Thursday, March 24, 2011

Deepwater Horizon Blowout Preventer Failed on Design Flaw

(Image Courtesy WSJ)
In a report released Wednesday on the failure of the Deepwater Horizon blowout preventer, engineers hired by U.S. investigators (Norwegian risk-management company Det Norske Veritas) say the force of the blowout bent the drill pipe, knocking it off-center and jamming the shears. Rather than seal the well, the blades got stuck 1.4 inches or less apart, leaving plenty of space for 4.9 million barrels of oil to leak out. The investigators concluded the blowout preventer failed as a result of a design flaw, not because of misuse by BP or any of the other companies involved, and not because of poor maintenance. The fail-safe device, the last line of defense against a disaster, wasn't designed to handle a real-world blowout, according to investigators, who called for further study of the devices.

Even if the device had worked, it wouldn't have saved the lives of the 11 rig workers killed in the accident. That's because no one even tried to activate the shears until after massive explosions killed the men and crippled the rig. But the device could have mostly prevented the oil spill that began when the Deepwater Horizon sank two days after the initial explosion.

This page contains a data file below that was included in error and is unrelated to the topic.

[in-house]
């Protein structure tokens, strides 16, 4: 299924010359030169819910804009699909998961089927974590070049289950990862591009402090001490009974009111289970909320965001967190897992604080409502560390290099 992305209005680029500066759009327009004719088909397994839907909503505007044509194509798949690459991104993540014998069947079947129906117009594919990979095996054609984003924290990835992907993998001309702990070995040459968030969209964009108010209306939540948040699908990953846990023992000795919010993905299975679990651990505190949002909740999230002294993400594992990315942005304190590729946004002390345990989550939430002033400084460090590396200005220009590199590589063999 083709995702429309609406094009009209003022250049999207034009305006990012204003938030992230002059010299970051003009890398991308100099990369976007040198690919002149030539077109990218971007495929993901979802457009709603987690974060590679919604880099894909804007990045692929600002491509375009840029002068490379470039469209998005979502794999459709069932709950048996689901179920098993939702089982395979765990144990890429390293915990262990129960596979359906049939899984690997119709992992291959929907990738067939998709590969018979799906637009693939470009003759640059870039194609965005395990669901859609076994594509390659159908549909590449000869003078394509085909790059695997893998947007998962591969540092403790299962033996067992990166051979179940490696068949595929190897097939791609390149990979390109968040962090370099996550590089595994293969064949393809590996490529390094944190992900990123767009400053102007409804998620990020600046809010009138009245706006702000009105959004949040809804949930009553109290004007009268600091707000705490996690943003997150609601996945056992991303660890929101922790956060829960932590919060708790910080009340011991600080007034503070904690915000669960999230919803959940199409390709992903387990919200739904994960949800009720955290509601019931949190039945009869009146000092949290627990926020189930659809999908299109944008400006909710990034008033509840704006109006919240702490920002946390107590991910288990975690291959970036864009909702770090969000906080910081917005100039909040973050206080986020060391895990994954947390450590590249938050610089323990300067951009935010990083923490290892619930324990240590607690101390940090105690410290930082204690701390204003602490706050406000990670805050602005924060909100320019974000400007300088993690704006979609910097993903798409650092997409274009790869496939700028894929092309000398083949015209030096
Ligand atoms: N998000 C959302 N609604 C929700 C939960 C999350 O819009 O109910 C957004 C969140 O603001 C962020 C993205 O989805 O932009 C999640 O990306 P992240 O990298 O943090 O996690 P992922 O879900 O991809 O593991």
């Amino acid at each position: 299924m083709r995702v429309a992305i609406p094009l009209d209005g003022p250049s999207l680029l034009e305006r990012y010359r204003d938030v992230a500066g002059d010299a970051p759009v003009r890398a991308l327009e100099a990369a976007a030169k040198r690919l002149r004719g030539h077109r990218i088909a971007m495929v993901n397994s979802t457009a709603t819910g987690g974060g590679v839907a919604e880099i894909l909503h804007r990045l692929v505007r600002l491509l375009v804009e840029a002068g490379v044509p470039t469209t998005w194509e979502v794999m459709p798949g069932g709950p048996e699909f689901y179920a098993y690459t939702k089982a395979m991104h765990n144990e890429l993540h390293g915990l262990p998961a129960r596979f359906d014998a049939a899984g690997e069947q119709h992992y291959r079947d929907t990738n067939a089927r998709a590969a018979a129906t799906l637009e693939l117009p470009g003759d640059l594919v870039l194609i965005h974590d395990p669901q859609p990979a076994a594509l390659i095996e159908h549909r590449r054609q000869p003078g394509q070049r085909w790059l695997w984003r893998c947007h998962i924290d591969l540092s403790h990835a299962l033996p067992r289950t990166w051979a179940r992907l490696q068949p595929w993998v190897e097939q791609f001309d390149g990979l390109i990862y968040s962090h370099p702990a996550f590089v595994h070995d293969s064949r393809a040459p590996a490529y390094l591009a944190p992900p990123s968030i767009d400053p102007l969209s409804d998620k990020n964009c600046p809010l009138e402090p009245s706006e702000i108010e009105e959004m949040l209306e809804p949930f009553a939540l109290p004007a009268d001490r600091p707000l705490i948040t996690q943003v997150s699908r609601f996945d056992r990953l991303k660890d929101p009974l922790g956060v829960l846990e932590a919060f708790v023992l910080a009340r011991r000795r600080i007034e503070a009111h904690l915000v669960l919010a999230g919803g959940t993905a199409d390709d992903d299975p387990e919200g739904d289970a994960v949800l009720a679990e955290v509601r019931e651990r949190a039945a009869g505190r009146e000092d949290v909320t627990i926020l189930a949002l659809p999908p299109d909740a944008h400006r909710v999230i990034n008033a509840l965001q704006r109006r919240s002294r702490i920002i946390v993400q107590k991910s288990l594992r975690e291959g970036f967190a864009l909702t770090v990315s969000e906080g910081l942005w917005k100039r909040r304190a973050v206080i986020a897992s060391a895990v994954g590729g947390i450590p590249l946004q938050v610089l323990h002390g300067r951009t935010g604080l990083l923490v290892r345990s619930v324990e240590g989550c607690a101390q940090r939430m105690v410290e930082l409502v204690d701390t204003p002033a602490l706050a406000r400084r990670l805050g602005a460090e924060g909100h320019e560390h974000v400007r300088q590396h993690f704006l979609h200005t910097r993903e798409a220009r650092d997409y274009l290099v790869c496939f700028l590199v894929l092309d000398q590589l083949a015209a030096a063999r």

The blowout preventer was owned and maintained by rig owner Transocean Ltd. and built by Cameron International Corp. The report could turn attention to Cameron, manufacturer of the device.  (WSJ, 3/24/2011)

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